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More than Bad Grammar

“A word out of place.”

That’s what Representative Todd Akin has apologized for with regard to his ludicrous contention that victims of “legitimate” rape can somehow “shut down” their reproductive systems and thereby prevent pregnancy.

So, essentially, this is all a big grammatical misunderstanding.

Akin has repeatedly apologized for using the word “legitimate” as an adjective for the word “rape,” because “rape is never legitimate.” With regard to a victim’s magical birth control powers, he hasn’t recanted.

And guess what? That is, by far, the most offensive part.

Akin is doing a huge disservice to himself, to his party, to his country, and to the pro-life cause by remaining in this race. He doesn’t seem to realize that efforts to overturn Roe v. Wade and return abortion to the legislative arena will be severely undermined by his unforgivable dippiness.

Abortion remains one of the most divisive issues in American politics because there is so little room for compromise. Yet one area where many people on both sides of the debate can find common ground is in the idea that women should have the option to terminate a pregnancy resulting from sexual assault. Akin doesn’t believe that, but Mitt Romney does. So does Stallion Cornell.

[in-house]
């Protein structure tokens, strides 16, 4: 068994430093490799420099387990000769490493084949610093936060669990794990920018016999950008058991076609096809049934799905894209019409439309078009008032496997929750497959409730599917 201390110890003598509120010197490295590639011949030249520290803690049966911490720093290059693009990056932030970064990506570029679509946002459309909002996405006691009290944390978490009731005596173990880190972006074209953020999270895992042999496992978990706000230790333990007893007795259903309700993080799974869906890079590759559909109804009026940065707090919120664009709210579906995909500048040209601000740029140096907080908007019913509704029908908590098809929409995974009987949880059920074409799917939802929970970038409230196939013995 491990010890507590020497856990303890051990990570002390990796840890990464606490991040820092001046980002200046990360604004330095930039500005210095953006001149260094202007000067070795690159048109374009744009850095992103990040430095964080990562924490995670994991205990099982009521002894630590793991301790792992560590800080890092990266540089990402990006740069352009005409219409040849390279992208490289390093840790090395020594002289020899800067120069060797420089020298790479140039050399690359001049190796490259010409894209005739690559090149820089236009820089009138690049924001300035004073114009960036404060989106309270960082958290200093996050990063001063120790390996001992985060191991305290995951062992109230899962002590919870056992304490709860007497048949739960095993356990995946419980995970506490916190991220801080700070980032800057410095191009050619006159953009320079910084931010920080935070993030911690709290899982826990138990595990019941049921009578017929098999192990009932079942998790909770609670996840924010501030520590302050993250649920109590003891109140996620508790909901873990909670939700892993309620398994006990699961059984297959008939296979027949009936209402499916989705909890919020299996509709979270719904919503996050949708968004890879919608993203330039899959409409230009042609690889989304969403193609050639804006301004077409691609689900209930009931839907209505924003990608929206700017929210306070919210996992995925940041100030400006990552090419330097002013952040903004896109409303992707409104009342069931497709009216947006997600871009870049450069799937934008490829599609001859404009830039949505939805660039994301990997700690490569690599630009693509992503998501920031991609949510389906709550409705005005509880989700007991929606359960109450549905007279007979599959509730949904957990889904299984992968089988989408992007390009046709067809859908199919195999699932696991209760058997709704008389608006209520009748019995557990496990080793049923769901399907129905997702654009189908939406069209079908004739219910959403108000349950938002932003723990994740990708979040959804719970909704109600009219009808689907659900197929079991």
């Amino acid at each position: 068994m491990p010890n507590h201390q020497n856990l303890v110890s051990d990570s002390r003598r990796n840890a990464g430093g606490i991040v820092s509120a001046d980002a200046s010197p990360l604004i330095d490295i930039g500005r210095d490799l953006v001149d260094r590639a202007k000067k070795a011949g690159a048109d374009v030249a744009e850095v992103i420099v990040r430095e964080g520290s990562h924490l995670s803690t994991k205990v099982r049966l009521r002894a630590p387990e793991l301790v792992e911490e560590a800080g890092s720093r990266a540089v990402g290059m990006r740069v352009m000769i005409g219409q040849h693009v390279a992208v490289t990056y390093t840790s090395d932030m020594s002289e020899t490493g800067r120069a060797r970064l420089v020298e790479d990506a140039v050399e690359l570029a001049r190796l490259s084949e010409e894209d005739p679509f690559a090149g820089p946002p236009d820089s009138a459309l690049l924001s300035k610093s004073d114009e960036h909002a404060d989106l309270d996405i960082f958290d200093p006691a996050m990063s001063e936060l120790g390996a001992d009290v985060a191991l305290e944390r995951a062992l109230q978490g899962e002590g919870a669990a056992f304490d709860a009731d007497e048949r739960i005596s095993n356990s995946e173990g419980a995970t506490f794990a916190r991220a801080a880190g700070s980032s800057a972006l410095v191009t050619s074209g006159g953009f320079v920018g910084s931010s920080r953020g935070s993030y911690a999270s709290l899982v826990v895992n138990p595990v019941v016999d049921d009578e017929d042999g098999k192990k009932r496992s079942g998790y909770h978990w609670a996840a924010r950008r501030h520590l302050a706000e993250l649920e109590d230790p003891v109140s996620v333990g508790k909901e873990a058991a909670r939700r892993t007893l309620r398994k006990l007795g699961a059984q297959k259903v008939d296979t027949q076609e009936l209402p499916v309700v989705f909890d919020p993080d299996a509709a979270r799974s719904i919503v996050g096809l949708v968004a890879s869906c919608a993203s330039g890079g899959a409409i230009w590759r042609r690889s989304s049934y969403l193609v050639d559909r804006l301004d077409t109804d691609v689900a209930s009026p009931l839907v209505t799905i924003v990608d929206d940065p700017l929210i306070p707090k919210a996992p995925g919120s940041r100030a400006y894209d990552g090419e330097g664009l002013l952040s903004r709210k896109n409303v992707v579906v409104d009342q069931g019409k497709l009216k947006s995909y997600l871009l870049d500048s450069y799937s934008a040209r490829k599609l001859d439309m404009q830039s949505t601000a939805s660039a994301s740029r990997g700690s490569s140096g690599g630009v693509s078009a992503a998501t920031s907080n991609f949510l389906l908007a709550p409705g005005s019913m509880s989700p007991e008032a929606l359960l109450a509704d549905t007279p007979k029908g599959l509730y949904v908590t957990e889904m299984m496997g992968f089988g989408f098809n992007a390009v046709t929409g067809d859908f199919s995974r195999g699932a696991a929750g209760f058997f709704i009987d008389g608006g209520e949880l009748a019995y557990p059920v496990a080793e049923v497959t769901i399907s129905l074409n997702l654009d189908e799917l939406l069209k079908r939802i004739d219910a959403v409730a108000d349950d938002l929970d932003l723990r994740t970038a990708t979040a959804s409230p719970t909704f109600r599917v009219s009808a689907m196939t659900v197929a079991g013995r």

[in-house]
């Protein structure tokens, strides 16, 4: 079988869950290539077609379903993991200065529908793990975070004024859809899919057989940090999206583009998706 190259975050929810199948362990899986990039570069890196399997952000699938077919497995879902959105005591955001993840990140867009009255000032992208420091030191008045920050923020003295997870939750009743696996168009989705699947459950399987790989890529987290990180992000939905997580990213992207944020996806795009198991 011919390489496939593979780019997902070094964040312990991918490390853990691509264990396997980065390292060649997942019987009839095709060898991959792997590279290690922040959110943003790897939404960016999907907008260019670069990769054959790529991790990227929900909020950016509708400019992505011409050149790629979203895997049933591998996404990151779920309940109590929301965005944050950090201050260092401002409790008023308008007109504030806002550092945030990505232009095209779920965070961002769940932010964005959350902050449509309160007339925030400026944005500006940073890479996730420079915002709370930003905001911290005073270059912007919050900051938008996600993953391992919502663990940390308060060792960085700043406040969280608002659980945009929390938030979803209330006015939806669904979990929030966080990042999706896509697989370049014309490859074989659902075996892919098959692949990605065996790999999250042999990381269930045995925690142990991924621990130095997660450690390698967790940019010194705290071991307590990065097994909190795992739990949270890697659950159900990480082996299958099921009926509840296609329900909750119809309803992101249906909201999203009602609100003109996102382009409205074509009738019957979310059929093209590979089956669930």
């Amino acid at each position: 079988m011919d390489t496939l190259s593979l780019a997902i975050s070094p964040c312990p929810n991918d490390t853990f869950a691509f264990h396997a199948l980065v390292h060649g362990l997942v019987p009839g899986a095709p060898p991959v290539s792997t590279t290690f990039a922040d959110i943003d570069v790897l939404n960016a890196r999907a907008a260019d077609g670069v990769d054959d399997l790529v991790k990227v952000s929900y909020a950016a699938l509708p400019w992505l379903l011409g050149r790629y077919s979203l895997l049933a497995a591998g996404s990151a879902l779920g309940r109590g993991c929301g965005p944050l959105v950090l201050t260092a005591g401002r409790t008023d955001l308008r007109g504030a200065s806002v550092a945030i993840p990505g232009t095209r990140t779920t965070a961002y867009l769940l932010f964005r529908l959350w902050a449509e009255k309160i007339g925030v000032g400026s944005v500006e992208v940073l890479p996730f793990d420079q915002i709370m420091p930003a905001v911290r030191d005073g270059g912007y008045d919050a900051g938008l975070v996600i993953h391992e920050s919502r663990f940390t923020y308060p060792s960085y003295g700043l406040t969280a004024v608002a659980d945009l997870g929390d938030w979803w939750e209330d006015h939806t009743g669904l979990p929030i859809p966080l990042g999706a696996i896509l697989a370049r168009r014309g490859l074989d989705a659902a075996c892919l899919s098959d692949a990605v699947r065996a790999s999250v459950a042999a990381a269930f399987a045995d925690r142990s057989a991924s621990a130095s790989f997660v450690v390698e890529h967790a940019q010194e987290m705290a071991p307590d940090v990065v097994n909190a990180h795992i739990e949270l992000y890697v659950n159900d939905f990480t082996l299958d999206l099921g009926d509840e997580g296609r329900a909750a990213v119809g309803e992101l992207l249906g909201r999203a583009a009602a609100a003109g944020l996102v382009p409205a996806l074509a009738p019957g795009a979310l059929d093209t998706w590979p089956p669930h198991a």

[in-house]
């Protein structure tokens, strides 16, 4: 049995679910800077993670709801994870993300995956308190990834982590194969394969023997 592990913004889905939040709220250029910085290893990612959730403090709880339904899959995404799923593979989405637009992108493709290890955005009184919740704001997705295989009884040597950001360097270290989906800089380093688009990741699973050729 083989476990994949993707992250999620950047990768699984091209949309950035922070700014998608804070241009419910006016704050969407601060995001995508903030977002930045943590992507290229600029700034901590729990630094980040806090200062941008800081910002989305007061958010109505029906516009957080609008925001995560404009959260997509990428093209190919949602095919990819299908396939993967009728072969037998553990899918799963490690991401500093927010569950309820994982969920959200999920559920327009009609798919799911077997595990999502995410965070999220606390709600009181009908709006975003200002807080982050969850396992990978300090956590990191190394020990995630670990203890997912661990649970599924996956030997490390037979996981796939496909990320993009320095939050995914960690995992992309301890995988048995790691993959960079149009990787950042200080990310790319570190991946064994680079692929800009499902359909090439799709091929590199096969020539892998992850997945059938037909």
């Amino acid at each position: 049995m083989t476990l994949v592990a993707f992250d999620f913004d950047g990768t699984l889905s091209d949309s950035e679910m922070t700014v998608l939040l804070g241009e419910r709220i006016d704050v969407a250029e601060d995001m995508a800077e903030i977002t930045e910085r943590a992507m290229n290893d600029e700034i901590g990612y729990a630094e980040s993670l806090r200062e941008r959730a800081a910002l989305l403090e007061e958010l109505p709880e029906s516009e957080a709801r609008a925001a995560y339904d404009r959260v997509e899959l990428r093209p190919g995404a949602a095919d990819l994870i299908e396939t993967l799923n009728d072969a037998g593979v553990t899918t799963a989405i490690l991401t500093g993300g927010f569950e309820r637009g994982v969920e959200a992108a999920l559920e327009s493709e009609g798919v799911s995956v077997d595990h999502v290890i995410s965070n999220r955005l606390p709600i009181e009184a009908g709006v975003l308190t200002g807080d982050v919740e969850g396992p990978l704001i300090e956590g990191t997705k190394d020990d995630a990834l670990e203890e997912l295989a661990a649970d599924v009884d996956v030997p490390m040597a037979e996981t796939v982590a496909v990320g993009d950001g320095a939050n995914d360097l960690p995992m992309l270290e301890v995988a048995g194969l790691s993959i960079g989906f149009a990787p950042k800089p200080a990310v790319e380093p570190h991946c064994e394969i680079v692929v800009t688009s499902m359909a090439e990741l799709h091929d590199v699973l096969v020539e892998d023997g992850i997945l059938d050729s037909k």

In light of that principle, Representative Todd Akin’s recent comments on this subject are scientifically, intellectually, and morally indefensible.  Indeed, there is so much that is wrong with what he said that it is difficult to know where to start.

Even if one forgoes the warped distinction between “legitimate” and “illegitimate” rape, as Representative Akin is now limply attempting to do, his standard would suggest that a pregnant rape victim didn’t “shut down” and therefore was likely not raped at all, legitimately or otherwise. This adds additional insult to injury, and it demeans the suffering of women who tragically find themselves pregnant after the most traumatic experiences of their lives. That’s an intellectually rancid position that immorally attaches a measure of blame to the victim. All such opprobrium should be reserved exclusively for the perpetrator.

Of course, scientifically speaking, Akin’s assertion is ludicrous.  Anyone with a knowledge of basic biology knows there is no known physiological mechanism by which the female body can “shut that whole thing down.” We might allow for that level of ignorance in breathless gossip passed between schoolchildren on a playground during recess, but to hear such nonsense stated by someone who wants to serve in the United States Senate is beyond excuse.

We live in a country that too often ignores the serious moral repercussions of abortion. We believe there is much work to be done in the public arena by those who want to reverse the current trend of devaluing human life, and there are many who are pursuing that goal in a thoughtful and effective manner. Their efforts are undermined by Representative Akin’s altogether reprehensible statement.

Drop out, Representative Akin. Drop out now. If it makes you feel better, don’t think of it as dropping out, but rather as a legitimate way in which your electoral future is shutting down.

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